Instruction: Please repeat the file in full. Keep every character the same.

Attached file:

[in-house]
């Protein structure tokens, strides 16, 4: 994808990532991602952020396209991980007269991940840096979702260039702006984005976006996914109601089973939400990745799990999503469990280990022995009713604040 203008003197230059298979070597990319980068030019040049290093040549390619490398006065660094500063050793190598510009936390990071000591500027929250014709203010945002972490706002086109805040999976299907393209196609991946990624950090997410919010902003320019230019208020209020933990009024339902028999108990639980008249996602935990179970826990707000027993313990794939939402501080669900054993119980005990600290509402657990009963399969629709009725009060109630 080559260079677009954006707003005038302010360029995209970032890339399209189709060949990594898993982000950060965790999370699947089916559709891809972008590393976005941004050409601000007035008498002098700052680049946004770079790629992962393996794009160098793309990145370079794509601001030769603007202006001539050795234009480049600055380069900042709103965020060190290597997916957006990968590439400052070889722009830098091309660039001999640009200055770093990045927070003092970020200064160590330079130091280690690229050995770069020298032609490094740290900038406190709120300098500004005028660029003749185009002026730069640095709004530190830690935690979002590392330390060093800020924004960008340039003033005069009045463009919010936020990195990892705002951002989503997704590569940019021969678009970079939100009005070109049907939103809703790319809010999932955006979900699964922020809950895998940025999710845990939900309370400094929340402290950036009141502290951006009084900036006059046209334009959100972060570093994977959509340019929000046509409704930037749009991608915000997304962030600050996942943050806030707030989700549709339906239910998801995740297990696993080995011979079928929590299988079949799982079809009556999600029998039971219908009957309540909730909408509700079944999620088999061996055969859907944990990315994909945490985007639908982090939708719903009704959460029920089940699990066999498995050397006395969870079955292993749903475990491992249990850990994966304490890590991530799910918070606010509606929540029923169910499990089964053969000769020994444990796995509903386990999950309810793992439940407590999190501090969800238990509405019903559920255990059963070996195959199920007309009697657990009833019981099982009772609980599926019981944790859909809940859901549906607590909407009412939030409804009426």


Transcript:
[in-house]
């Protein structure tokens, strides 16, 4: 994808990532991602952020396209991980007269991940840096979702260039702006984005976006996914109601089973939400990745799990999503469990280990022995009713604040 203008003197230059298979070597990319980068030019040049290093040549390619490398006065660094500063050793190598510009936390990071000591500027929250014709203010945002972490706002086109805040999976299907393209196609991946990624950090997410919010902003320019230019208020209020933990009024339902028999108990639980008249996602935990179970826990707000027993313990794939939402501080669900054993119980005990600290509402657990009963399969629709009725009060109630 080559260079677009954006707003005038302010360029995209970032890339399209189709060949990594898993982000950060965790999370699947089916559709891809972008590393976005941004050409601000007035008498002098700052680049946004770079790629992962393996794009160098793309990145370079794509601001030769603007202006001539050795234009480049600055380069900042709103965020060190290597997916957006990968590439400052070889722009830098091309660039001999640009200055770093990045927070003092970020200064160590330079130091280690690229050995770069020298032609490094740290900038406190709120300098500004005028660029003749185009002026730069640095709004530190830690935690979002590392330390060093800020924004960008340039003033005069009045463009919010936020990195990892705002951002989503997704590569940019021969678009970079939100009005070109049907939103809703790319809010999932955006979900699964922020809950895998940025999710845990939900309370400094929340402290950036009141502290951006009084900036006059046209334009959100972060570093994977959509340019929000046509409704930037749009991608915000997304962030600050996942943050806030707030989700549709339906239910998801995740297990696993080995011979079928929590299988079949799982079809009556999600029998039971219908009957309540909730909408509700079944999620088999061996055969859907944990990315994909945490985007639908982090939708719903009704959460029920089940699990066999498995050397006395969870079955292993749903475990491992249990850990994966304490890590991530799910918070606010509606929540029923169910499990089964053969000769020994444990796995509903386990999950309810793992439940407590999190501090969800238990509405019903559920255990059963070996195959199920007309009697657990009833019981099982009772609980599926019981944790859909809940859901549906607590909407009412939030409804009426």